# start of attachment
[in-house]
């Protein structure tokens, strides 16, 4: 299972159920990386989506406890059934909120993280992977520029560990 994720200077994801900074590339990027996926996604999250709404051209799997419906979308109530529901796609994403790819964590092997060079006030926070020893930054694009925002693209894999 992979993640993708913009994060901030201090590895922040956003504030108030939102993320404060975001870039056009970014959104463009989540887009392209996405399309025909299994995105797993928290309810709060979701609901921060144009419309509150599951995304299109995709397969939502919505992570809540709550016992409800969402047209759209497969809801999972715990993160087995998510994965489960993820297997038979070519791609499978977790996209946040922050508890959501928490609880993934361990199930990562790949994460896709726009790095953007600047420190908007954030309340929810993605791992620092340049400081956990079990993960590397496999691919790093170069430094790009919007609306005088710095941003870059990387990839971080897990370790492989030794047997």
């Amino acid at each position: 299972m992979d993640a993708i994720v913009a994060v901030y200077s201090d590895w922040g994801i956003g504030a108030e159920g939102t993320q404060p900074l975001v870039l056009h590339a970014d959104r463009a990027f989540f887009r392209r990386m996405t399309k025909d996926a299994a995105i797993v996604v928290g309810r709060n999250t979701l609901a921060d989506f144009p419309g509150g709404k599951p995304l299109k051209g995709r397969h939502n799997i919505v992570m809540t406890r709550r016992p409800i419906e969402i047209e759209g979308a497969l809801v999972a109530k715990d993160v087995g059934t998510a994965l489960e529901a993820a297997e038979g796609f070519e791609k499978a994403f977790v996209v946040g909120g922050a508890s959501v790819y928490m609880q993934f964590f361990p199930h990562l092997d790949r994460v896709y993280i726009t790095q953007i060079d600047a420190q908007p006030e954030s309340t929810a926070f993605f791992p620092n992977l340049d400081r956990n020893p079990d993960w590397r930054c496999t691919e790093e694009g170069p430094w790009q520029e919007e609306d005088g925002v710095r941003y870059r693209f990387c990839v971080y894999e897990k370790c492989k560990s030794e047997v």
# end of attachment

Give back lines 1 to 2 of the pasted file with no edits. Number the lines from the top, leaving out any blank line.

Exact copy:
[in-house]
């Protein structure tokens, strides 16, 4: 299972159920990386989506406890059934909120993280992977520029560990 994720200077994801900074590339990027996926996604999250709404051209799997419906979308109530529901796609994403790819964590092997060079006030926070020893930054694009925002693209894999 992979993640993708913009994060901030201090590895922040956003504030108030939102993320404060975001870039056009970014959104463009989540887009392209996405399309025909299994995105797993928290309810709060979701609901921060144009419309509150599951995304299109995709397969939502919505992570809540709550016992409800969402047209759209497969809801999972715990993160087995998510994965489960993820297997038979070519791609499978977790996209946040922050508890959501928490609880993934361990199930990562790949994460896709726009790095953007600047420190908007954030309340929810993605791992620092340049400081956990079990993960590397496999691919790093170069430094790009919007609306005088710095941003870059990387990839971080897990370790492989030794047997």